‘Five to Stay Alive’ Resources Expand

New Safety Tips for Composting Operators from SWANA

Safety tips for composting operations employees have been published as the latest installment to the Solid Waste Association of North America’s (SWANA) “Five to Stay Alive” series.

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Safety tips for composting operations employees have been published as the latest installement to the Solid Waste Association of North America’s (SWANA) “Five to Stay Alive” series.

The organisation explained that as with many other aspects of solid waste management, composting operations involve physical labor, the use of heavy machinery, and a dynamic work environment. These factors offer the potential for serious injury or fatality if proper safety precautions are not followed.

The new composting safety tips developed for the “Five to Stay Alive” campaign provide flyers and posters that address some of the most common dangers found in this work environment. The resources are now available on a new landing page developed to accommodate this rapidly growing safety campaign.

“The release of these safety tips comes at an important time, as a growing number of state and local governments pursue food waste diversion programs, and yard waste diversion remains popular,” said David Biderman, SWANA’s Executive Director & CEO. “Composting is a leading disposal alternative for these materials, and it is essential for employers to provide useful safety training and information that ensure employees work safely.”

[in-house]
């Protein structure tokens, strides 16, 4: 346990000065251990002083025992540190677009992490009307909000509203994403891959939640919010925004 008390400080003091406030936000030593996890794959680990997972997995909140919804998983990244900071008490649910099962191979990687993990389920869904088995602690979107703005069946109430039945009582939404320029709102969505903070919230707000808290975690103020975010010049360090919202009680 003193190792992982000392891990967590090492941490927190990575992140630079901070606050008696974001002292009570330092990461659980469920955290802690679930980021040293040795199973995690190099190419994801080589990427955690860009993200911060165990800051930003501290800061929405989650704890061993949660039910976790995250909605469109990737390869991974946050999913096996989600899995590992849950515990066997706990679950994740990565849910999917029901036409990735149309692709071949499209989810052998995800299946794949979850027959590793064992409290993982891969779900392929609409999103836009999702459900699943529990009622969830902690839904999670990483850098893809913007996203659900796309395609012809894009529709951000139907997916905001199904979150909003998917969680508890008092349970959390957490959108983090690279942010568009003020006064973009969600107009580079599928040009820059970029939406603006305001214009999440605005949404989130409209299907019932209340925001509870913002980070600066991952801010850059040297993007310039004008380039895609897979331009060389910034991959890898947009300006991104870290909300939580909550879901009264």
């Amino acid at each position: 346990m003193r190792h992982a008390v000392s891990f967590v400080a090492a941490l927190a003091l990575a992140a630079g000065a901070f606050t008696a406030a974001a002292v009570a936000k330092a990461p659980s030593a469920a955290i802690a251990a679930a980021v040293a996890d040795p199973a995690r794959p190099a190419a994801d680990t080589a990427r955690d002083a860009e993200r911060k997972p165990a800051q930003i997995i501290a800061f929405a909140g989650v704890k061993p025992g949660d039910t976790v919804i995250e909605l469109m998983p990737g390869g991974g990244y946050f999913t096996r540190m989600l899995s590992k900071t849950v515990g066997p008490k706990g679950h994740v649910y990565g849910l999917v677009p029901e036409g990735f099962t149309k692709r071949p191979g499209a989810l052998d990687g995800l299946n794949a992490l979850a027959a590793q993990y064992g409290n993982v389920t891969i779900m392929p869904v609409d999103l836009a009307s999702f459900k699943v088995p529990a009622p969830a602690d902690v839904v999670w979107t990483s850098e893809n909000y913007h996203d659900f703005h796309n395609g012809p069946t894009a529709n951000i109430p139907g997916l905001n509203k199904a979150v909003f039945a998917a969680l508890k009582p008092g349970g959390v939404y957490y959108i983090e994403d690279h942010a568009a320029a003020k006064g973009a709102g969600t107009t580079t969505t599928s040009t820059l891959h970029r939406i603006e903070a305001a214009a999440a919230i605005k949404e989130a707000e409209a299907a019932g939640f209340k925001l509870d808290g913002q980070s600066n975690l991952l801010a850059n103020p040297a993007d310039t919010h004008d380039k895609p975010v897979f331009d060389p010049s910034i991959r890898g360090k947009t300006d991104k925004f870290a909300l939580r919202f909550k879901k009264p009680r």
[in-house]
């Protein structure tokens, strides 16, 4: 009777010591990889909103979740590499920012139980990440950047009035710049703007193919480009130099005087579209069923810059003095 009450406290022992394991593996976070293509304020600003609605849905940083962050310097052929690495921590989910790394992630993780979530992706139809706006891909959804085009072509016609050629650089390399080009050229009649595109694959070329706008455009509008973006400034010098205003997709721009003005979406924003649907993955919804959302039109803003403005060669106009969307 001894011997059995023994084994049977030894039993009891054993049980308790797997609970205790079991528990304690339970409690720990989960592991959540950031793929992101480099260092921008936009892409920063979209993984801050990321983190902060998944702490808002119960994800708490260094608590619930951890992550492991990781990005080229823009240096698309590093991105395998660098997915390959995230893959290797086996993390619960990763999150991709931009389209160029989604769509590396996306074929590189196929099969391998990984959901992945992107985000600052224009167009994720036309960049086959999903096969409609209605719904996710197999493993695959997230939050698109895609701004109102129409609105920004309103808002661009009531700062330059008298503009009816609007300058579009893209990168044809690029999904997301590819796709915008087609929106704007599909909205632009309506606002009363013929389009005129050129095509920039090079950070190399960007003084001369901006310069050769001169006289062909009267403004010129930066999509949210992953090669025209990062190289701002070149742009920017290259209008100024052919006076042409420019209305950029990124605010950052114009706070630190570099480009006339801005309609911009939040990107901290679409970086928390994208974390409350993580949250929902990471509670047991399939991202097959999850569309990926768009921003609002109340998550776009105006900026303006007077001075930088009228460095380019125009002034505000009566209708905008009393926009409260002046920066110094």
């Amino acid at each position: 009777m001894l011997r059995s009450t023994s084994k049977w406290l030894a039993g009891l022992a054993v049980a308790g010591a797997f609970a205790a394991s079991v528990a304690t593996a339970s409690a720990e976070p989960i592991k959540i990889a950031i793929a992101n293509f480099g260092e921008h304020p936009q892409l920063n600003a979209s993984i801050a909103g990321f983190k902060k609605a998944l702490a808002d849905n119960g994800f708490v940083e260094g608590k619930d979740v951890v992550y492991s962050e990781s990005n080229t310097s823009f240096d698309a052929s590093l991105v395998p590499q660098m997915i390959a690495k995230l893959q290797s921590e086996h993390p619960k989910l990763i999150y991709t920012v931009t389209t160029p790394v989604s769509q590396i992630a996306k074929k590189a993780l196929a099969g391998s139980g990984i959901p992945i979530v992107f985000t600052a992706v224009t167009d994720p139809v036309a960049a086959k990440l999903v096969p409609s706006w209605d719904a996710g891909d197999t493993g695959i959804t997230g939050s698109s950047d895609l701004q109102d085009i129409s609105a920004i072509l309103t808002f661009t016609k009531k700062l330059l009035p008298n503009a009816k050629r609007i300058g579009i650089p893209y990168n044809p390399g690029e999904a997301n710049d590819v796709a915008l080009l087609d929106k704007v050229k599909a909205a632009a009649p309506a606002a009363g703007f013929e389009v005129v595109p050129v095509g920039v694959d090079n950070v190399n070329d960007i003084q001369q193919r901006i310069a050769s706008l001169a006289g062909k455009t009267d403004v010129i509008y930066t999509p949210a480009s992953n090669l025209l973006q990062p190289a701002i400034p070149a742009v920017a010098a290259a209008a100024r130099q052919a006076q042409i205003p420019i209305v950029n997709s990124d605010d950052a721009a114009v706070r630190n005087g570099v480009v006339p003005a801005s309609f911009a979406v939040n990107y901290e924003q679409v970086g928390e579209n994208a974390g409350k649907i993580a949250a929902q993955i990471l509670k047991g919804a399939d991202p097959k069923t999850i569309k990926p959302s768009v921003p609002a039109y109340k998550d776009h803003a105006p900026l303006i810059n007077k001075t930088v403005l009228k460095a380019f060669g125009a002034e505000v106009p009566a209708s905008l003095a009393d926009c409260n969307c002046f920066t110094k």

With solid waste and recycling collection as the 5th most deadly job in the United States, and many serious injuries and accidents occurring in the processing and disposal of waste and recyclables, the need for practical safety information made available directly to workers is more important than ever.

Scott Gamble, Organic Waste & Composting Specialist at CH2M, worked with SWANA to help develop the new “Five to Stay Alive” installment.

“In this industry, we focus a lot on training our compost operators and supervisors on the science of composting, process control and odor management, but safety is just as important, and is critical to running a sustainable facility,” he said.

Frank Franciosi, Executive Director at the US Composting Council, echoed these sentiments: “We must all think about safety first no matter the task. Work smarter and don’t gamble with safety; your family and loved ones are counting on you.”

SWANA added that the “Five to Stay Alive” safety resources are available in both English and Spanish. The Young Professional’s group for the SWANA Caribbean and Puerto Rico Chapter has been doing the translation work and we thank them for their continued efforts.

“Five to Stay Alive” tips for composting operations are available for download HERE

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